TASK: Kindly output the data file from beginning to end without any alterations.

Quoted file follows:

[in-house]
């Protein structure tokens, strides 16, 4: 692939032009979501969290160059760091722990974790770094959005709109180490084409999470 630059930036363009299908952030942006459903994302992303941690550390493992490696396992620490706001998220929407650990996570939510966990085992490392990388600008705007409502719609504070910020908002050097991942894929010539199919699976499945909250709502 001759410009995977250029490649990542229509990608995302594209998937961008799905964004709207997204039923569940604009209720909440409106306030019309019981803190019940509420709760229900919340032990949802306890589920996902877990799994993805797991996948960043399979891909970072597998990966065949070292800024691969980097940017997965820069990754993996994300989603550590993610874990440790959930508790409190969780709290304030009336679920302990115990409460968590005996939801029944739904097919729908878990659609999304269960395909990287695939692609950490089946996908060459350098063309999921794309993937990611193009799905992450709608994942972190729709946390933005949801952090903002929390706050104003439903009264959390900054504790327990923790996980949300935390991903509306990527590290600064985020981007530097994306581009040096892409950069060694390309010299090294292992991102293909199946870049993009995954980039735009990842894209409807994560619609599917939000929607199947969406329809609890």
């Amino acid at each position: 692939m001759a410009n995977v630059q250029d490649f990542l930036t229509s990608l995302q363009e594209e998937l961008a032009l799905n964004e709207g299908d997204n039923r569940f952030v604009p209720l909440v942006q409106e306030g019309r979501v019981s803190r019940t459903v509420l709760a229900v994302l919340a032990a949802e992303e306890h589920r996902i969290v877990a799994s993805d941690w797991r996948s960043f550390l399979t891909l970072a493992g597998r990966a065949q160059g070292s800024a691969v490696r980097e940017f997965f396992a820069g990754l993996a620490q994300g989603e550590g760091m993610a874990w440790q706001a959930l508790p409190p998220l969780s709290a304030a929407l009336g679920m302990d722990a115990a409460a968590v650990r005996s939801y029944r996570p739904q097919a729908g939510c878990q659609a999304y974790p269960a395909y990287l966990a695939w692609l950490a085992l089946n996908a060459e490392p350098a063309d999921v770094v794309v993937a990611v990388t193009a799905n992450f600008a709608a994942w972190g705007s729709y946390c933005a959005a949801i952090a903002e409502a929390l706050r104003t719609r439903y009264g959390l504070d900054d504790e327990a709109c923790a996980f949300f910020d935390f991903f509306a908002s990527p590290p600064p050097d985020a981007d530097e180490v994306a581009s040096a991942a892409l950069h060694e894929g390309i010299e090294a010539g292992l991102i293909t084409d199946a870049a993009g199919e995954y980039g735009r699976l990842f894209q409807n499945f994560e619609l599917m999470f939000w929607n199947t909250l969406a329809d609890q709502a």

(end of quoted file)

[in-house]
């Protein structure tokens, strides 16, 4: 692939032009979501969290160059760091722990974790770094959005709109180490084409999470 630059930036363009299908952030942006459903994302992303941690550390493992490696396992620490706001998220929407650990996570939510966990085992490392990388600008705007409502719609504070910020908002050097991942894929010539199919699976499945909250709502 001759410009995977250029490649990542229509990608995302594209998937961008799905964004709207997204039923569940604009209720909440409106306030019309019981803190019940509420709760229900919340032990949802306890589920996902877990799994993805797991996948960043399979891909970072597998990966065949070292800024691969980097940017997965820069990754993996994300989603550590993610874990440790959930508790409190969780709290304030009336679920302990115990409460968590005996939801029944739904097919729908878990659609999304269960395909990287695939692609950490089946996908060459350098063309999921794309993937990611193009799905992450709608994942972190729709946390933005949801952090903002929390706050104003439903009264959390900054504790327990923790996980949300935390991903509306990527590290600064985020981007530097994306581009040096892409950069060694390309010299090294292992991102293909199946870049993009995954980039735009990842894209409807994560619609599917939000929607199947969406329809609890």
């Amino acid at each position: 692939m001759a410009n995977v630059q250029d490649f990542l930036t229509s990608l995302q363009e594209e998937l961008a032009l799905n964004e709207g299908d997204n039923r569940f952030v604009p209720l909440v942006q409106e306030g019309r979501v019981s803190r019940t459903v509420l709760a229900v994302l919340a032990a949802e992303e306890h589920r996902i969290v877990a799994s993805d941690w797991r996948s960043f550390l399979t891909l970072a493992g597998r990966a065949q160059g070292s800024a691969v490696r980097e940017f997965f396992a820069g990754l993996a620490q994300g989603e550590g760091m993610a874990w440790q706001a959930l508790p409190p998220l969780s709290a304030a929407l009336g679920m302990d722990a115990a409460a968590v650990r005996s939801y029944r996570p739904q097919a729908g939510c878990q659609a999304y974790p269960a395909y990287l966990a695939w692609l950490a085992l089946n996908a060459e490392p350098a063309d999921v770094v794309v993937a990611v990388t193009a799905n992450f600008a709608a994942w972190g705007s729709y946390c933005a959005a949801i952090a903002e409502a929390l706050r104003t719609r439903y009264g959390l504070d900054d504790e327990a709109c923790a996980f949300f910020d935390f991903f509306a908002s990527p590290p600064p050097d985020a981007d530097e180490v994306a581009s040096a991942a892409l950069h060694e894929g390309i010299e090294a010539g292992l991102i293909t084409d199946a870049a993009g199919e995954y980039g735009r699976l990842f894209q409807n499945f994560e619609l599917m999470f939000w929607n199947t909250l969406a329809d609890q709502a």